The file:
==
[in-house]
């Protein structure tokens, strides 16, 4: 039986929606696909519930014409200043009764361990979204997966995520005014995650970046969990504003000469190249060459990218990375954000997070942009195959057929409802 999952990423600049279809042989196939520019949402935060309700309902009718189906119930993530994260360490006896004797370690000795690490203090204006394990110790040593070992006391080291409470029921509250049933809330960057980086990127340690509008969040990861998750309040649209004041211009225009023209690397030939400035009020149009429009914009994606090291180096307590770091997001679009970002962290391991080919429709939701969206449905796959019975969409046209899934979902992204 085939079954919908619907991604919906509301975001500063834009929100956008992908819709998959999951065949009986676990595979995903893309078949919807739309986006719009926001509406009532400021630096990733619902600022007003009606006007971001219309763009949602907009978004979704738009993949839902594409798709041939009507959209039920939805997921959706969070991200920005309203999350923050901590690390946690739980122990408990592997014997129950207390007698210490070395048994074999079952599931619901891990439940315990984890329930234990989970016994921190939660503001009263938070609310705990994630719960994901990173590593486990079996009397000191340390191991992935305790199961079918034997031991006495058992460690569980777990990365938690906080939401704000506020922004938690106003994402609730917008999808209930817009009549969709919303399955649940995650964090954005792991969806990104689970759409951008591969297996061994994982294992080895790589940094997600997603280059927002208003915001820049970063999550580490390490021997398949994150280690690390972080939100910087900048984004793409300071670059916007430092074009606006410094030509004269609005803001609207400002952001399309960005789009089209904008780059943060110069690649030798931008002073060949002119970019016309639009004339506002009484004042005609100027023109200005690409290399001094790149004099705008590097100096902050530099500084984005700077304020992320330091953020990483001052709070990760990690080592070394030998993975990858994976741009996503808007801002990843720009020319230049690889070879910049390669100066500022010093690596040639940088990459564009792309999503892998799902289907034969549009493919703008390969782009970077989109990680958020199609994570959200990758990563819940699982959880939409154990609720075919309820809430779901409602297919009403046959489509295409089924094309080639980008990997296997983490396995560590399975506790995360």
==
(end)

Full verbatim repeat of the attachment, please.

[in-house]
């Protein structure tokens, strides 16, 4: 039986929606696909519930014409200043009764361990979204997966995520005014995650970046969990504003000469190249060459990218990375954000997070942009195959057929409802 999952990423600049279809042989196939520019949402935060309700309902009718189906119930993530994260360490006896004797370690000795690490203090204006394990110790040593070992006391080291409470029921509250049933809330960057980086990127340690509008969040990861998750309040649209004041211009225009023209690397030939400035009020149009429009914009994606090291180096307590770091997001679009970002962290391991080919429709939701969206449905796959019975969409046209899934979902992204 085939079954919908619907991604919906509301975001500063834009929100956008992908819709998959999951065949009986676990595979995903893309078949919807739309986006719009926001509406009532400021630096990733619902600022007003009606006007971001219309763009949602907009978004979704738009993949839902594409798709041939009507959209039920939805997921959706969070991200920005309203999350923050901590690390946690739980122990408990592997014997129950207390007698210490070395048994074999079952599931619901891990439940315990984890329930234990989970016994921190939660503001009263938070609310705990994630719960994901990173590593486990079996009397000191340390191991992935305790199961079918034997031991006495058992460690569980777990990365938690906080939401704000506020922004938690106003994402609730917008999808209930817009009549969709919303399955649940995650964090954005792991969806990104689970759409951008591969297996061994994982294992080895790589940094997600997603280059927002208003915001820049970063999550580490390490021997398949994150280690690390972080939100910087900048984004793409300071670059916007430092074009606006410094030509004269609005803001609207400002952001399309960005789009089209904008780059943060110069690649030798931008002073060949002119970019016309639009004339506002009484004042005609100027023109200005690409290399001094790149004099705008590097100096902050530099500084984005700077304020992320330091953020990483001052709070990760990690080592070394030998993975990858994976741009996503808007801002990843720009020319230049690889070879910049390669100066500022010093690596040639940088990459564009792309999503892998799902289907034969549009493919703008390969782009970077989109990680958020199609994570959200990758990563819940699982959880939409154990609720075919309820809430779901409602297919009403046959489509295409089924094309080639980008990997296997983490396995560590399975506790995360």